SDSU celebrates 28th annual Wacipi event

Elizabeth Stromquist, Reporter

American Indians across the state gather in the Volstroff Ballroom once a year to celebrate culture and religion with the tribal communities. 

The 28th annual Wacipi, or pow wow, is an event that is a time of celebration for the American Indian population. 

The American Indian Center and American Indian Student Association hosted this event with help from many sponsors. American Indian vendors were selling purses, beadwork and Indian tacos. 

The event began with an opening prayer followed by honoring those who have served in the armed forces. The honor guard led the flag presentation in the opening ceremony, which was followed by dancers clad in traditional American Indian attire. The dancers wore clothing and accessories that represented their culture, beliefs and values.

Briggs Library had a table in the vendor area with pictures of notable American Indians and descriptions of their accomplishments. There was also a table in the vendor area dedicated to information about the Wokini Initiative, a newly-instated program offered through the university to support American Indian students in their studies and foster an environment where the students can practice their traditions.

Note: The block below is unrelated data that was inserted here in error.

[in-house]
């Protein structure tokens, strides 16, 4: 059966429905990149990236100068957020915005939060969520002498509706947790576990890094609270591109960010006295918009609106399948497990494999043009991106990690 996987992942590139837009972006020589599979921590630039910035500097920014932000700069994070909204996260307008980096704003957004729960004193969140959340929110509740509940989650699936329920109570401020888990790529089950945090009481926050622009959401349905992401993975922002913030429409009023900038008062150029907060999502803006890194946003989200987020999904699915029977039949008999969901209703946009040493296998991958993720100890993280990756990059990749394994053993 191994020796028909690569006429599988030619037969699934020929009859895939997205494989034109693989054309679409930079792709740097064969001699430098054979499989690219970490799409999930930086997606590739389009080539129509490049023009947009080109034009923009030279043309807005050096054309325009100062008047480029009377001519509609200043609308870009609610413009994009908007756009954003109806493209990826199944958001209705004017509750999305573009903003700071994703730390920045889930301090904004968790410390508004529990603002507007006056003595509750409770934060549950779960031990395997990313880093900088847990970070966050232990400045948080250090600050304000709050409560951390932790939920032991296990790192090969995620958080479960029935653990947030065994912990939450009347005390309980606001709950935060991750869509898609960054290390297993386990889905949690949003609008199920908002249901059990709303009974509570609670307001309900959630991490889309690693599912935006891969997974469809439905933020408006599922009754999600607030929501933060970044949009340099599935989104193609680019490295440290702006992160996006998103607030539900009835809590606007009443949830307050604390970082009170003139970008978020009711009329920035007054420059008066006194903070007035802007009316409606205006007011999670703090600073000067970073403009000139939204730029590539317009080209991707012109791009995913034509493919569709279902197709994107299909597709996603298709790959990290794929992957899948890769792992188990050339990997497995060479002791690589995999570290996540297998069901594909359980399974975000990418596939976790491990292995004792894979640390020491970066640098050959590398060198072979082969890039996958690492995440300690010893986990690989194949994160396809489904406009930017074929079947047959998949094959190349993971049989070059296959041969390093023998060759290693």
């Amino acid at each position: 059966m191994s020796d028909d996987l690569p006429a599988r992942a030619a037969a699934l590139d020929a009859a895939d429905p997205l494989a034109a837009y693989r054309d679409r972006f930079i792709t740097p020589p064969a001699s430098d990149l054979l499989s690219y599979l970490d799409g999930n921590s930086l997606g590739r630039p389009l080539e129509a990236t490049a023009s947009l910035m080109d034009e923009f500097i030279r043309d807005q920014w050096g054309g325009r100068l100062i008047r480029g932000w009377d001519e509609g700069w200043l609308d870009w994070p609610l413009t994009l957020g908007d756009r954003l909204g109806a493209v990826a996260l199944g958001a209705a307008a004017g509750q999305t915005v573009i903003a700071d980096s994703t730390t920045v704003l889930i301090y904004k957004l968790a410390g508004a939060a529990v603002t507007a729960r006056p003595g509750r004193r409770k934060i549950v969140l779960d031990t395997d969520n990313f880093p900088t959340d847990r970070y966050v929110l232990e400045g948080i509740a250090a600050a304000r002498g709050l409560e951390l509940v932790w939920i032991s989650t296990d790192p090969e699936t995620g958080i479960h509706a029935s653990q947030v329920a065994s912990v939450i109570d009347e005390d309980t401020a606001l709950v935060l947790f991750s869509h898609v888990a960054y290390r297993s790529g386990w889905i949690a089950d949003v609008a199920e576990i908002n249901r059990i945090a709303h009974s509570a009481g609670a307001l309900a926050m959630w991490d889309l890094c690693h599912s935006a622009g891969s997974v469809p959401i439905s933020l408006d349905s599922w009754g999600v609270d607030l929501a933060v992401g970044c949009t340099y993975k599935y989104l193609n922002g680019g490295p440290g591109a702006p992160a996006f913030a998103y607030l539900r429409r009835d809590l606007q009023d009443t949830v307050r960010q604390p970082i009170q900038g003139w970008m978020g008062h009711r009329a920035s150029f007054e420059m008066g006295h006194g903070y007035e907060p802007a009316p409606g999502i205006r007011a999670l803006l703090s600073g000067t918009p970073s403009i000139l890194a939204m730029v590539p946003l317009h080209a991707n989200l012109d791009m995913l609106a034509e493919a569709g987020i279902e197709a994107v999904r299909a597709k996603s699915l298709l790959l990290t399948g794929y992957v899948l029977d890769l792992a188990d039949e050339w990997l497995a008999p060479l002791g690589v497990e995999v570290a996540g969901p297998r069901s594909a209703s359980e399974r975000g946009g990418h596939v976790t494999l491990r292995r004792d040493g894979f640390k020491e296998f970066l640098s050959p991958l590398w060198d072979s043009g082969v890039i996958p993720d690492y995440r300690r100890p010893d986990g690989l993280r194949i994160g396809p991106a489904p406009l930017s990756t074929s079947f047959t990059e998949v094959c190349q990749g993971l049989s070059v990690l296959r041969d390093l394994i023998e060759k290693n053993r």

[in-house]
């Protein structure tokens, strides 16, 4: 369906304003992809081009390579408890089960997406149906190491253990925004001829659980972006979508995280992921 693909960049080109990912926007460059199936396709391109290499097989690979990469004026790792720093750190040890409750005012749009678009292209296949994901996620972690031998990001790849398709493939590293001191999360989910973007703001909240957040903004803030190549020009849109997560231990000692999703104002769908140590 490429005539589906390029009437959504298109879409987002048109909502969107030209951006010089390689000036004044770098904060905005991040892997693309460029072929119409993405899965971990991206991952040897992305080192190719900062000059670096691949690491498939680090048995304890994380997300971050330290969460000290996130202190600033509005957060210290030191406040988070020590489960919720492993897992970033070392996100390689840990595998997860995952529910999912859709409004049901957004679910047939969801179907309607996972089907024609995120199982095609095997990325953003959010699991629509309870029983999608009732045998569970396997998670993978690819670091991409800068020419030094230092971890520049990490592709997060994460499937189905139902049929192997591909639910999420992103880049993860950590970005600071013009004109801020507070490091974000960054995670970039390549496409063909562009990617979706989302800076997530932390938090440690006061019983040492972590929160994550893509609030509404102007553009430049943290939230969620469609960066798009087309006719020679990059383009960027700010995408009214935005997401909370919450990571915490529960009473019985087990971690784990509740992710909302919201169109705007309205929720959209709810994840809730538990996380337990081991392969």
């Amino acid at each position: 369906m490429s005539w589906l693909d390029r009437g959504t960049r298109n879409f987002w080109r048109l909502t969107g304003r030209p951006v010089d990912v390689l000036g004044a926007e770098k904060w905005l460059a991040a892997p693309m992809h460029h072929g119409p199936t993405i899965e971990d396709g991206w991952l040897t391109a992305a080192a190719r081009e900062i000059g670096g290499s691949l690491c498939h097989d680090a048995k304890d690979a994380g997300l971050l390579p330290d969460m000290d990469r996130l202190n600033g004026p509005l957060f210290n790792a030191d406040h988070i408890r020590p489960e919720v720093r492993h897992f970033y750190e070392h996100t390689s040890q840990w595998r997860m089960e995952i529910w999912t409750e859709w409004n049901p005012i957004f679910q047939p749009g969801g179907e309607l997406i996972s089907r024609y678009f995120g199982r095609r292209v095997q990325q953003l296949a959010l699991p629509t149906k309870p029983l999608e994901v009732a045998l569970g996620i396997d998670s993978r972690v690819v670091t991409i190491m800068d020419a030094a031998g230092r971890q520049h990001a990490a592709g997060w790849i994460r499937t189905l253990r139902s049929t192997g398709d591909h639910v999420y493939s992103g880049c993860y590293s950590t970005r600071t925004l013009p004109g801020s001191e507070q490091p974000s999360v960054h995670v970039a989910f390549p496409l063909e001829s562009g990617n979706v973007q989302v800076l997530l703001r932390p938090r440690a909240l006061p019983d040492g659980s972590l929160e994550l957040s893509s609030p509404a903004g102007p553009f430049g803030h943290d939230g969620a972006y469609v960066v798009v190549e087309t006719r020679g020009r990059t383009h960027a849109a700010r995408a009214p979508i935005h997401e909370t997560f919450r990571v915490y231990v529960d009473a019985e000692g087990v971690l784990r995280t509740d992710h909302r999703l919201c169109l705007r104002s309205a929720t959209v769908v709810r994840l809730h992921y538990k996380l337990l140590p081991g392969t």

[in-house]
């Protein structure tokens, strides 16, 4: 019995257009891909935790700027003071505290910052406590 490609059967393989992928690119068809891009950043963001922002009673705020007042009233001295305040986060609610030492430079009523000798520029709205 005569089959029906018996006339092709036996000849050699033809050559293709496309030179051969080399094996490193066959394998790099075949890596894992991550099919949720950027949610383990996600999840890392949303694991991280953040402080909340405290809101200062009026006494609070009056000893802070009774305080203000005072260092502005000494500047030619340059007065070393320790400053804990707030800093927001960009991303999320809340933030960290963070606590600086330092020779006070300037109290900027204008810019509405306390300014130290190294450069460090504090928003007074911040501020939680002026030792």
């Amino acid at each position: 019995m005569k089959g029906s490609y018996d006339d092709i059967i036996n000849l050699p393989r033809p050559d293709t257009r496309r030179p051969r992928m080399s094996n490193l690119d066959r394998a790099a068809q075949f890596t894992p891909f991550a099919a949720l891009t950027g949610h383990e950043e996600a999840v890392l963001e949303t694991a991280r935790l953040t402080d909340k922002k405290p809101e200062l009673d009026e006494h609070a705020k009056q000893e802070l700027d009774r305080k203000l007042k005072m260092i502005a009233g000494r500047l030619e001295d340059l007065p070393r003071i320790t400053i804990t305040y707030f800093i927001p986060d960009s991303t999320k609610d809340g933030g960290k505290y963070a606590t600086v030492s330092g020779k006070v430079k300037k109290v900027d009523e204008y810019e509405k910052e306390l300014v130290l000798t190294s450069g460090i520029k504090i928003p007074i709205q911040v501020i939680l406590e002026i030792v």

Grace Brink, a sophomore music entrepreneurship major, stressed the importance of having an event like this on campus.

“It’s important to have events like this because it allows us to learn about other cultures and gain an understanding of the culture,” she said. “It also provides more representation for students and its important for us to remember how this was their land before we came.”

When asked what her favorite part of the Wacipi event was, Brink said, “I really liked the different traditional clothing and jewelry they were wearing. I loved how they are all unique in how they.”

Ryan Sailors, a student from the College of Arts and Sciences, said that South Dakota has a high population of American Indians. He believes this is why the university should have more events like Wacipi.

“It’s important to have cultural events like this because it brings representation to students who may not receive it that often,” Sailors said. “The Lakota and Dakota population here in South Dakota needs to have the representation that they deserve.”

The university offers many cultural events throughout the school year for students to attend. Until it moves to its new building, the American Indian Student Center is located by the Enrollment Center on the northwest side of campus. The university is currently constructing a new American Indian center and it should be completed in the coming years.